Dublin, Doria Shafique, Abdul Nasser discussed on BBC World Service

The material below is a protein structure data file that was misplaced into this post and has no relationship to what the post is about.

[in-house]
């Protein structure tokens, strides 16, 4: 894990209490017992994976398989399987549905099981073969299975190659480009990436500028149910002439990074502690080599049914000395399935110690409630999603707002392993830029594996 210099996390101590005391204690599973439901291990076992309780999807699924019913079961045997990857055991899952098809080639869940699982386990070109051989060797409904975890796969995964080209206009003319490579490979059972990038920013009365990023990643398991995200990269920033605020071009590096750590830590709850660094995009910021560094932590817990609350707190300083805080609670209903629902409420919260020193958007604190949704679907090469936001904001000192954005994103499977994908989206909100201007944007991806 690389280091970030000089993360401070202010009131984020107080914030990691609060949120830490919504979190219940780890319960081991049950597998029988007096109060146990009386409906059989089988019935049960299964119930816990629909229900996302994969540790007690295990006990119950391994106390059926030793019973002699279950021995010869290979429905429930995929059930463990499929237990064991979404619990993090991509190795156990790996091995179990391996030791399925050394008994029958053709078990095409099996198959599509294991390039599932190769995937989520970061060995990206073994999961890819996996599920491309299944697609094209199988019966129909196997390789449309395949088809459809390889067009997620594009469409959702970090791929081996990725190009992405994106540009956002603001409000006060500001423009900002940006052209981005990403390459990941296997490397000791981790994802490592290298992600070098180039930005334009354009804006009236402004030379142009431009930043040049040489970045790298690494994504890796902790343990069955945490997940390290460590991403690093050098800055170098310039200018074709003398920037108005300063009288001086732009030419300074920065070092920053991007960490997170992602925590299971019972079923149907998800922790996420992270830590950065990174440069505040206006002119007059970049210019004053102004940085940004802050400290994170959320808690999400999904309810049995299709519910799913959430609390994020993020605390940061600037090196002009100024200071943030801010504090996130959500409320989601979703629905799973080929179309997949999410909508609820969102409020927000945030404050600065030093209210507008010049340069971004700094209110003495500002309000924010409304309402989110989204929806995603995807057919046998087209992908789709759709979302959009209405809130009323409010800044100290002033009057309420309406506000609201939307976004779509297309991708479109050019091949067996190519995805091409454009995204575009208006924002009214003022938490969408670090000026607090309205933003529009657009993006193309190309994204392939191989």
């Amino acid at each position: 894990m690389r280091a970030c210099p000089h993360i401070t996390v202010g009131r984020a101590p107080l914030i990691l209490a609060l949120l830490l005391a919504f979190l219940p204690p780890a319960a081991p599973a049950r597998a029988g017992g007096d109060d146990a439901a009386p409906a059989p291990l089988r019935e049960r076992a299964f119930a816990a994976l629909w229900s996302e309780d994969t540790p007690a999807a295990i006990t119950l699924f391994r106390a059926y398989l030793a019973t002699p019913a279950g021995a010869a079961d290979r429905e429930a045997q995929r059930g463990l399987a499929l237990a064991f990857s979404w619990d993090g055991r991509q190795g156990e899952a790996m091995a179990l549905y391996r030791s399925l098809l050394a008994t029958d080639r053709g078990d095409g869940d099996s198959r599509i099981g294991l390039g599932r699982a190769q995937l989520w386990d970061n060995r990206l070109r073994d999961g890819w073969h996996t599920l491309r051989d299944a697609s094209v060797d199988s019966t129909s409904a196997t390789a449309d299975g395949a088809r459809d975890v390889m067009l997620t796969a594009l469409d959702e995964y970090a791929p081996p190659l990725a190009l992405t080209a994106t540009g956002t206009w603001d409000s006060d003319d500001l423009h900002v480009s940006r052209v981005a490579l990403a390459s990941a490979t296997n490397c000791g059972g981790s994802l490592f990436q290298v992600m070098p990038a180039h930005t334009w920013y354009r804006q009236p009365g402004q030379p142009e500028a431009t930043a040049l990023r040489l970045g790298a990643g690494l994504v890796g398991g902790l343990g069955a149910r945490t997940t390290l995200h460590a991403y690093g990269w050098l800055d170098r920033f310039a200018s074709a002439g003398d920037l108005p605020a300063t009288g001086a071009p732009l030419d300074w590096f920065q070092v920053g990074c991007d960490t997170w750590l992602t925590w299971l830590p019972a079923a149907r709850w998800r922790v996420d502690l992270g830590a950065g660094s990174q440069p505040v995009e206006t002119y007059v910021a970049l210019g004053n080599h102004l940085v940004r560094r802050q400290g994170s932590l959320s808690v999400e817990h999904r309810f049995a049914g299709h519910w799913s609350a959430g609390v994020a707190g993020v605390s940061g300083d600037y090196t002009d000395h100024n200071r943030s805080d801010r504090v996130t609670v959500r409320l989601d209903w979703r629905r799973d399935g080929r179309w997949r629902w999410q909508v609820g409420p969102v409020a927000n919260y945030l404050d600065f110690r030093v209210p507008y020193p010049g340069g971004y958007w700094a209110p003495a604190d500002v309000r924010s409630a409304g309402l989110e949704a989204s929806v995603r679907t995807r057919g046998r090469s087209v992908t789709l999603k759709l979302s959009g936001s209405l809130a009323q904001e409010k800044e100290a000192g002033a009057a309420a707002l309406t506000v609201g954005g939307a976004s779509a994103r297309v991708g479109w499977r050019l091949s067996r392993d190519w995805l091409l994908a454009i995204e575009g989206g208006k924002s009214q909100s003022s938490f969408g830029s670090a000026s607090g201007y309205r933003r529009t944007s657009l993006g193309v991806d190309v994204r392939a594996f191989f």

Of the luxury of six foot tall she was very hard to ignore and she was a natural leader and even the men they had a lot of time for her because of their hard work she'd put in in trying to improve the lot of the working class in dublin so she was a natural candidate for one of the constituencies in dublin city centre one of the poorer areas the feminist movement in the suffragette movement did backer to the hilt and she was easily voted in i i guess the story of constance market which is linked to irish nationalism is a good reminder that the were many different factors which played into the history of women's version writes and another factor which we've mentioned in passing was the impact of the first world war the argument being that it was this as much as anything else which led to women in the uk being given that vote there's a lot of debate about how much difference the publicity stunt sometimes violent suffrage jets actually made how much do you think they inspired other women around the world in some cases other women and other countries looked to the suffragettes and able to project themselves as being entirely different from the suffragettes they would say look we are ladylike we are not going to make noises we are not going to smash windows we're not going to do all these awful things that the english women do this is how we we can demonstrate our national guide however there were other women who took the message of the suffragettes a bit further people like doria shafique and her daughters of the nile movement in egypt where after abdul nasser's revolution in the in the nineteen fifties there was no place for women and so dear shafique the daughters of the now staged a hunger strike on.

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